Central Sleep Apnea – What You Need To Know

There are actually three types of sleep apnea, obstructive sleep apnea (by far the most common), central sleep apnea and complex sleep apnea (which is a combination of the previous two). Obstructive sleep apnea occurs when there is a blockage or narrowing of the airway. Central sleep apnea is different because it occurs when the muscles that control and assist breathing stop working properly because the brain briefly stops transmitting signals to these muscles.

Who is Likely to Get Central Sleep Apnea?

People who have any problems relating to their brainstem may be likely to get it. The brainstem is the posterior part of the brain right at the top of the spine. Although this is a small part of the brain, it has many important functions, including regulating the circulatory, respiratory system and sleep cycles. Anyone who has injured their brainstem may have affected breathing and sleeping cycles, which can lead to central sleep apnea.

A certain type of sleep apnea called Cheyne-Stokes respiration occurs regularly in people with congestive heart failure. This affects breathing cycles when the individual is awake and asleep. If a person has radiation of the cervical spine, or there have been complications during cervical spine surgery, they may be more susceptible to it.

People with illnesses that cause neurodegeneration such as Parkinson’s and Alzheimer’s may be more likely to get it. People who suffer from severe arthritis or severe obesity may also be more susceptible to central sleep apnea. Individuals that take central respiratory depressants over a prolonged period of time may also be more susceptible.

What Happens When You Have Central Sleep Apnea?

If the brain fails to give the signal to inhale, the breathing pattern during sleep is disturbed. This causes a decrease of oxygen and an increase of carbon dioxide in the blood. If oxygen levels get below a level considered “normal”, this is known as hypoxaemia, and if carbon dioxide levels get above a level that is considered “normal” this is known as “hypercapnia”. This is extremely serious, and in very severe cases a lack of oxygen in the body as a result of central sleep apnea can cause sudden death, brain damage and seizures in people who don’t have epilepsy.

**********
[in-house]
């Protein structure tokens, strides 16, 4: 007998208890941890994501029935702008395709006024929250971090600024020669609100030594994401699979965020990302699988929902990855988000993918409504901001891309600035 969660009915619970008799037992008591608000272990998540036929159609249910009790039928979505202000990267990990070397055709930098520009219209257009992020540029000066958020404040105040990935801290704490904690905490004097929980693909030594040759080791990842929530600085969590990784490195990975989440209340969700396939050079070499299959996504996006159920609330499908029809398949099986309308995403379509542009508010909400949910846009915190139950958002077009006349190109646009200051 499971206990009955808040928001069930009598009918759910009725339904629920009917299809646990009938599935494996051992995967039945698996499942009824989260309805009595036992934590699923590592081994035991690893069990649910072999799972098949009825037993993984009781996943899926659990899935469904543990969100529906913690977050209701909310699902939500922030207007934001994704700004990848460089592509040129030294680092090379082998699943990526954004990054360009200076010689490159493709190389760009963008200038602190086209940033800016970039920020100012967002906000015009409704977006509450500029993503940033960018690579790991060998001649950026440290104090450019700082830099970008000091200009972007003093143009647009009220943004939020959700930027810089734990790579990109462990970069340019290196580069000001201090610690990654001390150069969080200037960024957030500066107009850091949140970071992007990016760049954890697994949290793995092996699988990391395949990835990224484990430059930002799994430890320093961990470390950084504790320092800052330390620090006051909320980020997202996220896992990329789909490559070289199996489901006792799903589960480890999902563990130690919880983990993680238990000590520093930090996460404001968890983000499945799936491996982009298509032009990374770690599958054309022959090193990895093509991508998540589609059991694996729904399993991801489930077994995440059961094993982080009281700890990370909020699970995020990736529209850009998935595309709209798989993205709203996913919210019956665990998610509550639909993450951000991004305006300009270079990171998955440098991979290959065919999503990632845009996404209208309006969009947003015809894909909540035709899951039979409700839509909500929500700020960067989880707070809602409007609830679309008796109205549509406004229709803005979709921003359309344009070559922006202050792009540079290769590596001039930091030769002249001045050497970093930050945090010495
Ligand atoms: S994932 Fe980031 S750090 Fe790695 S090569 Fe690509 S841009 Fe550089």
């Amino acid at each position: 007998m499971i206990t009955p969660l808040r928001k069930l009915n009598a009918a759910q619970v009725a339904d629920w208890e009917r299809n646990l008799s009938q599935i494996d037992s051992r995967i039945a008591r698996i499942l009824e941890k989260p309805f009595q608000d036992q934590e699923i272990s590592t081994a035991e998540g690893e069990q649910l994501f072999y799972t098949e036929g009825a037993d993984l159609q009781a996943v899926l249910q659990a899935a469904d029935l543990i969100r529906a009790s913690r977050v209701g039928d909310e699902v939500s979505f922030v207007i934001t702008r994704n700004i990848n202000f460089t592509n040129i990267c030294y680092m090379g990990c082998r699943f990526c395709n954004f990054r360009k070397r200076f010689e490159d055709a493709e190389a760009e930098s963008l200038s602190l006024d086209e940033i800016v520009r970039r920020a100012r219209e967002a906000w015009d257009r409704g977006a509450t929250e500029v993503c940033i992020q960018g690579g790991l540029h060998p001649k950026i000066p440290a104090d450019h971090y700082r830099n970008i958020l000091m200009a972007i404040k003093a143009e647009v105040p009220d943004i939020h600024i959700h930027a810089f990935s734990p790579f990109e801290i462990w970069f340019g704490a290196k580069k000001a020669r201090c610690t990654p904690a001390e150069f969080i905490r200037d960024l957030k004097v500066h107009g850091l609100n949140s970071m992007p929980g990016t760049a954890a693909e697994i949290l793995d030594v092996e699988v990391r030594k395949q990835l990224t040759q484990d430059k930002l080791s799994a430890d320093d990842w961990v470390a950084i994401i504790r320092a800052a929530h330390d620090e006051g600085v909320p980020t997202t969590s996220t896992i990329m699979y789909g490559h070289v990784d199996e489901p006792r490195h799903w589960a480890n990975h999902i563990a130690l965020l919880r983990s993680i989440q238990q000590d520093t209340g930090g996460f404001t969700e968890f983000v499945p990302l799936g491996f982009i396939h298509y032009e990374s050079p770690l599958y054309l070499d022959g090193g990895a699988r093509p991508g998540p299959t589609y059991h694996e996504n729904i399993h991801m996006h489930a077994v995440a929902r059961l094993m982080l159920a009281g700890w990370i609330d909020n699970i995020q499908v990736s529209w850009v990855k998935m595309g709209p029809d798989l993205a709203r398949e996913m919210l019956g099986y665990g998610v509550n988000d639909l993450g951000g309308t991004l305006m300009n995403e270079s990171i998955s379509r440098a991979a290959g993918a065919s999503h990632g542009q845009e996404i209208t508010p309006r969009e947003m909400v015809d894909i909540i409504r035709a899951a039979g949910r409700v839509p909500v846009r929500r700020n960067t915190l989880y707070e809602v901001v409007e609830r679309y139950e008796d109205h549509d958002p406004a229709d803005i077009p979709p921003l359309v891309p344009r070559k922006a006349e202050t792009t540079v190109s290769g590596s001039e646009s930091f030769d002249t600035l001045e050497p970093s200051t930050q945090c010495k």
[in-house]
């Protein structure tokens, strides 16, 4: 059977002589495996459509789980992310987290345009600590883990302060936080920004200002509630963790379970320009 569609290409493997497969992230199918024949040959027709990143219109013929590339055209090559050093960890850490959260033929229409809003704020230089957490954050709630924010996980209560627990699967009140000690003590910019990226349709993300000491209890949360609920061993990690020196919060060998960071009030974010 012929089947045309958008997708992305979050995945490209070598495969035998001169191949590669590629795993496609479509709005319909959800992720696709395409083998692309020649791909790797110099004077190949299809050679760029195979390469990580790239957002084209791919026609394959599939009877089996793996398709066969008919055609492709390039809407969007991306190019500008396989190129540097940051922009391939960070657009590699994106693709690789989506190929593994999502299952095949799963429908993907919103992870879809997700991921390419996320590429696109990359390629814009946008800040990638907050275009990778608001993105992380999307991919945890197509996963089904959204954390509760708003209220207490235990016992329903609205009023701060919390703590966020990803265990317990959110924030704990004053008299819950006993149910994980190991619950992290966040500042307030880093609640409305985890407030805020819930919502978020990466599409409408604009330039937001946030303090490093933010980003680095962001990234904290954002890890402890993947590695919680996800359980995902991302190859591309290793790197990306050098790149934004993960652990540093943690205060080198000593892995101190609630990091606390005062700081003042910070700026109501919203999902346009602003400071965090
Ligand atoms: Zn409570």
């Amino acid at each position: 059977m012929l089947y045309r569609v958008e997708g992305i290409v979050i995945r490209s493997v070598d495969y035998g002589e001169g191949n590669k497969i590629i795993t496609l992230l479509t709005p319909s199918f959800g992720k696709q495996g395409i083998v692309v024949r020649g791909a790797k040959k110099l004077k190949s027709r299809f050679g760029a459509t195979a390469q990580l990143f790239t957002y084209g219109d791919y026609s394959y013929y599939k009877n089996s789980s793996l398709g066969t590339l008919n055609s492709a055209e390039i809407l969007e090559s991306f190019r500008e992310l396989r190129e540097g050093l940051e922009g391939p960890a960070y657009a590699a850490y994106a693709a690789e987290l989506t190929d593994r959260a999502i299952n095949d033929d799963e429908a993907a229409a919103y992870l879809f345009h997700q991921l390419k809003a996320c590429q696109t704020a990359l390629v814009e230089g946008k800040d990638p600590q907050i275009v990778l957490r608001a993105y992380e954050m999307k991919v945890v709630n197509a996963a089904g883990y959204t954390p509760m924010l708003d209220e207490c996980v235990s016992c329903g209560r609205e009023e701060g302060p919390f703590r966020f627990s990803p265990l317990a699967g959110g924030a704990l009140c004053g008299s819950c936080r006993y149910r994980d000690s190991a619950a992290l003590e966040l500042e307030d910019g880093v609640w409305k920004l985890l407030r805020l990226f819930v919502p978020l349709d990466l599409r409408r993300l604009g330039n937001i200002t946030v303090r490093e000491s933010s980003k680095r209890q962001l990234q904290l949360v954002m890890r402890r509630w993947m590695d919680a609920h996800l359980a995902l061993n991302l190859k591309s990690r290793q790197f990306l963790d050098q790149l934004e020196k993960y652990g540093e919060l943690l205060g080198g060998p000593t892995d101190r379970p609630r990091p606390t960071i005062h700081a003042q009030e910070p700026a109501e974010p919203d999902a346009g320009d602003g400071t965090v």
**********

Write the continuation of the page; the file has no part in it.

However, it is usually more of a chronic condition and like obstructive sleep apnea, it causes the heart to work harder without the presence of sufficient levels of oxygen, as the heart desperately tries to pump oxygenated blood round the body. This can lead to many other illnesses and can cause the person to additionally suffer from high blood pressure. People with central sleep apnea may get cyanosis during sleep, this is when their skin gets a blue tint due to the lack of oxygen in the blood.

Symptoms

Many of the symptoms experienced by people who have it are similar to those experienced by people with obstructive sleep apnea. For example, they may feel very fatigued during the day on a regular basis, they may feel very sleepy during the day and they may get morning headaches due to lack of sleep.

There are also some different symptoms that may be experienced by people with central sleep apnea, depending on whether it was caused by a neurological condition. For example, a change in voice, finding it hard to swallow or numbness in the body may all be symptoms specific to a certain type of apnea. There are a range of treatments available, depending on the severity of the case. It is always advisable to seek professional medical advice and diagnosis if you fear you may have a sleep disorder.